Looking now at FIG. 5, an embodiment of a gasket 30 for use with the present invention is shown. As will be appreciated in the art, shown gasket 30 is configured with a bulb 32 for sealing a joint against fluid leakage. To this end, the gasket may be a complete ring with its outer diameter approximating or slightly greater than the inner diameter of bell 40 at the location into which gasket 30 is to fit. This bulb may be of an elastomeric or other resilient material sized with consideration taken to its elasticity and compressibility. In operation of the joint, if the gasket 30 is intended to seal the joint, it should be sized to fit within the annular gap 60 only upon some compression between the spigot 70 and the bell 40. In particular, for any given spigot 70, gasket 30 tends to have a slightly smaller inner diameter than the outer diameter of the spigot 70. Accordingly, insertion of spigot 70 into bell 40 will require exertion of force sufficient to compress gasket 30 against cavity boundary 45. In addition to the bulb 32, gasket 30 possesses a retainer heel 31, configured to mate with annular trough 47 in such a manner that when gasket 30 is installed in bell 40, retainer heel 31 fits within annular trough 47 and positions bulb 32 such that gasket 30 is appropriately oriented. Typically, though not necessarily, retainer heel may be constructed of an elastomer of a higher durometer rating than that of bulb 32. As will be understood in the art, this is because bulb 32 should desirably be capable of flexibility and compression for sealing efficiency, while an increased firmness of retainer heel 31 may allow the retainer heel 31 to remain mated within annular trough 47 despite axial movement of spigot 70.
In addition to sealing, gasket 30 retains locking segment 1 within a range of desired orientations during assembly. It thus should be understood that the gasket 30 need not necessarily effectively perform a sealing function to fall within the scope of the invention. Although in the shown embodiment and the remainder of this description the gasket 30 is sufficient to provide a sealing function, the inventors recognize within the spirit and scope of one alternative embodiment that the shown gasket 30 may be substituted with a simple positioning body, or retainer, operating to hold the locking segments 1 in a desired range of orientations during assembly. In such alternative, the gasket 30 need not have sealing properties, nor be continuous about the perimeter. It is possible in such alternative that the retainer be a wire or snap ring urging the locking segment 1 radially outward.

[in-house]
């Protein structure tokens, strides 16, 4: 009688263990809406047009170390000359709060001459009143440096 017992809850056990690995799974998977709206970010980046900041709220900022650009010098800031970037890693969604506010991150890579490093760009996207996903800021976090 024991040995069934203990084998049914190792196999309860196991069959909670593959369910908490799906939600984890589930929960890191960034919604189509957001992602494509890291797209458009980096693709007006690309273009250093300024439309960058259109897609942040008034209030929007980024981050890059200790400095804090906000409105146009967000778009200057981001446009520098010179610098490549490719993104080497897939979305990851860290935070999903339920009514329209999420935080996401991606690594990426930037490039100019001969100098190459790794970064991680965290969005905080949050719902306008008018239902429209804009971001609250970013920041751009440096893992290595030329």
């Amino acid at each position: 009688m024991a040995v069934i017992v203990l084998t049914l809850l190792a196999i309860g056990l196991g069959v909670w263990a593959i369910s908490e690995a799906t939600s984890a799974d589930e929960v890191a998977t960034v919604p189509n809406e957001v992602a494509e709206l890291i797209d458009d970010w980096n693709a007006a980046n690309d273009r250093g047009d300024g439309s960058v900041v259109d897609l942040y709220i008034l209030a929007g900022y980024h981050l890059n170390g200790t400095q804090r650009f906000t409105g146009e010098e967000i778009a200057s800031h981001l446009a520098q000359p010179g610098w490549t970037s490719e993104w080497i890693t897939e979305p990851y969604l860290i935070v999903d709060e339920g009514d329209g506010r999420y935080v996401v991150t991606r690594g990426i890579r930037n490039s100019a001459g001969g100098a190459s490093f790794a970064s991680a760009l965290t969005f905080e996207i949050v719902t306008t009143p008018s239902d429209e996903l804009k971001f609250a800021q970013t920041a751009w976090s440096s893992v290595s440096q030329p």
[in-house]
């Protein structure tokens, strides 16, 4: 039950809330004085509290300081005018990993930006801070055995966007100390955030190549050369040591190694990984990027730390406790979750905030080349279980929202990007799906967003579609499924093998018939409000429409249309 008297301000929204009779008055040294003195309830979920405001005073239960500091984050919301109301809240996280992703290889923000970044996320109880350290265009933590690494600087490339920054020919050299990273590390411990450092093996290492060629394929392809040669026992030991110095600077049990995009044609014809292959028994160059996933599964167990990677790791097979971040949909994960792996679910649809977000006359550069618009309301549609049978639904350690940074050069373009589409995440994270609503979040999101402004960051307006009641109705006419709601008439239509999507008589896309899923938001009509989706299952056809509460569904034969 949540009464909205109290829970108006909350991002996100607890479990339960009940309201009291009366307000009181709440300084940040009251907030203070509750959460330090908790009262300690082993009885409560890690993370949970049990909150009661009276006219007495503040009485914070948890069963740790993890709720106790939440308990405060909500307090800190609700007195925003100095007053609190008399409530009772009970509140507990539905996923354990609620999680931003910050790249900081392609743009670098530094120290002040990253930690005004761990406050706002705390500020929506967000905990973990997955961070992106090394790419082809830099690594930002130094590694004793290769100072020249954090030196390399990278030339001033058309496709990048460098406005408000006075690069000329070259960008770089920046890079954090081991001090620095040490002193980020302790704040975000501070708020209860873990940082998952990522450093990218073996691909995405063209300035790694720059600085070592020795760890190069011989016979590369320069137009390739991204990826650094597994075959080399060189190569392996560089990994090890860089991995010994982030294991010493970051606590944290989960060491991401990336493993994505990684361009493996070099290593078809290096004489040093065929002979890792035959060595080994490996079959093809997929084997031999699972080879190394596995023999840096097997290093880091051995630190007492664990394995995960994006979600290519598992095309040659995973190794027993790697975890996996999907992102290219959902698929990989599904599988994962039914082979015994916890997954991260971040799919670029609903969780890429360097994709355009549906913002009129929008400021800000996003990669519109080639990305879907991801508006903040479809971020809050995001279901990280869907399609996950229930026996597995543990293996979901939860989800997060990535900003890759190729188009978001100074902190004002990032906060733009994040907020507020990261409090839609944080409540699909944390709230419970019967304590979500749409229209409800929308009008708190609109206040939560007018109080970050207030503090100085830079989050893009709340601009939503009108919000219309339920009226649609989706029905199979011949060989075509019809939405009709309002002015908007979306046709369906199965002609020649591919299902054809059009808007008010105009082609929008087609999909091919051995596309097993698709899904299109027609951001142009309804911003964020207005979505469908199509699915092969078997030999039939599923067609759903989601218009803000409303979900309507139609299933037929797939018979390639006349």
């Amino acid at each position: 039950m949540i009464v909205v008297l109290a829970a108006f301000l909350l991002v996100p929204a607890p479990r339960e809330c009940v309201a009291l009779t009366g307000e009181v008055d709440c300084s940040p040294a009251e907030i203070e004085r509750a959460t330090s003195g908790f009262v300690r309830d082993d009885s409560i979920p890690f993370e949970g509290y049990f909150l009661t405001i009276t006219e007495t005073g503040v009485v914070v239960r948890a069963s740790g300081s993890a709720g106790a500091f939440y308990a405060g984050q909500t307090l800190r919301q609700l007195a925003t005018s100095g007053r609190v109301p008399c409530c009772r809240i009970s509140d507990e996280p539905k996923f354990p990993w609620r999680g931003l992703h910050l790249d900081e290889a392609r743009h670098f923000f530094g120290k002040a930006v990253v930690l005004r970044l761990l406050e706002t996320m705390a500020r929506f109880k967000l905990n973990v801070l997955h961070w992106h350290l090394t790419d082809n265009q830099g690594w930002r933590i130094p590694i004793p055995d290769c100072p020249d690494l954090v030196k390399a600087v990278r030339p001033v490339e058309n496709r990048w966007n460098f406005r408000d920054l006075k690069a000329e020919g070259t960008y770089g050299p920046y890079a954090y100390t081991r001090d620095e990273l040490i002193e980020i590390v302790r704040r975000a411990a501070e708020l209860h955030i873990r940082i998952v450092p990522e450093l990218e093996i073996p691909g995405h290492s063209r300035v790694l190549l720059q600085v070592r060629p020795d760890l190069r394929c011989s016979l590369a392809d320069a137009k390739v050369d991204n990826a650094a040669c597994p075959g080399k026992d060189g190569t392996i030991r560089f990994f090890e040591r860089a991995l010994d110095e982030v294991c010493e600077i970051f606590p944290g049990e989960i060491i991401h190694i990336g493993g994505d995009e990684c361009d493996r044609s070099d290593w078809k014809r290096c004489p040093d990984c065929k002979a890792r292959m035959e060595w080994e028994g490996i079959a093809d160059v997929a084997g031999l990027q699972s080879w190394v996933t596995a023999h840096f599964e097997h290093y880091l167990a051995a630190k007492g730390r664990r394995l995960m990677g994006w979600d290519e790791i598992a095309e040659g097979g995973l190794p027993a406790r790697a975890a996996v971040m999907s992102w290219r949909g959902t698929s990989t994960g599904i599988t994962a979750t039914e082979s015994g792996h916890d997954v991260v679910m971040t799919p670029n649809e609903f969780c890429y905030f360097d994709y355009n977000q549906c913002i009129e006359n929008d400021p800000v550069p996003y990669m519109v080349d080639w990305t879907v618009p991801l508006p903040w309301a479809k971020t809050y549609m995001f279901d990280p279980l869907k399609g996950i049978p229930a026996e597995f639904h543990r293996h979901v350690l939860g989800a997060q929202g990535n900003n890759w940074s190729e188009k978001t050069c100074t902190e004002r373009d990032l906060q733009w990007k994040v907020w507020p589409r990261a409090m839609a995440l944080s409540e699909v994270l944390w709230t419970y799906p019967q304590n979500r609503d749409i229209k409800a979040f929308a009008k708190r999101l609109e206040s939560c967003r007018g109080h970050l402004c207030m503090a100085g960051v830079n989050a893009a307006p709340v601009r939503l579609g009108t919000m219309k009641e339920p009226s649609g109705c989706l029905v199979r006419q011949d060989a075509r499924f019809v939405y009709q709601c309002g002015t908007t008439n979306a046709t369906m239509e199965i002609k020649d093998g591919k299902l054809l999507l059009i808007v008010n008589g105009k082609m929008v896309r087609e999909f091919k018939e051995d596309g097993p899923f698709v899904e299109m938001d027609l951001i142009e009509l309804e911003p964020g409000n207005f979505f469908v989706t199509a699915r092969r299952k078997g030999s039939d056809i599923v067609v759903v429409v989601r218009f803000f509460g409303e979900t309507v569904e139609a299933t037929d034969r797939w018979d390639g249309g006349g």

Turning now to FIG. 2, an embodiment of a locking segment 1 is depicted. Reference to directions and orientation in this description of the shown locking segment 1 is made with respect to the orientation of the locking segment 1 as installed in a bell 40, seen in FIG. 1. Locking segment 1 generally may be divided for discussion purposes into a first portion, or brake 12, and a second portion, or toe 13. Brake 12 extends radially outwardly of toe 13. Toe 13 is constructed to engage spigot 70, at least upon movement of spigot 70 in an extraction direction. To facilitate this engagement, the shown toe 13 is configured as a wedge or triangular shape, and possesses on its radially inward bottom 9 as a toothed surface with at least one tooth 7, which is constructed of a material having a hardness sufficient to penetrate the surface of spigot 70. In the shown embodiment, the radially outward side of toe 13 opposite bottom 9 is top 8, is shown without teeth or any protrusion or extension that could impinge, rotate, or resistively meet cavity boundary 45. As shown top 8 joins to axially inward heel side 14 at a transition point 6. Similarly, bottom 9 joins an axially outward side of brake 12 at a braking elbow 2. Outward side 11 and inward side 14 are connected at their radial extremes by a mating surface 10. In the shown embodiment, the transition from inward side 14 to mating surface 10 serves also as forward brake 3, though it will be understood from the discussion below that the forward brake 3 need not necessarily be at the intersection of inward side 14 and mating surface 10 (e.g., it could be a protrusion or nub in the middle of inward side 14, or adapt a functionally similar alternative location). Similarly, the shown embodiment features an insertion brake 5 located as a portion of outward side 11 near outer corner 4, though the insertion brake 5 and outer corner 4 can in some embodiments be coincident, and, indeed, even in the shown embodiment the outer corner 4 may perform the insertion braking function of insertion brake 5 to some degree. In the shown embodiment, segment 1 appears with the angle between the toe and the heel between approximately 120 degrees and 170 degrees.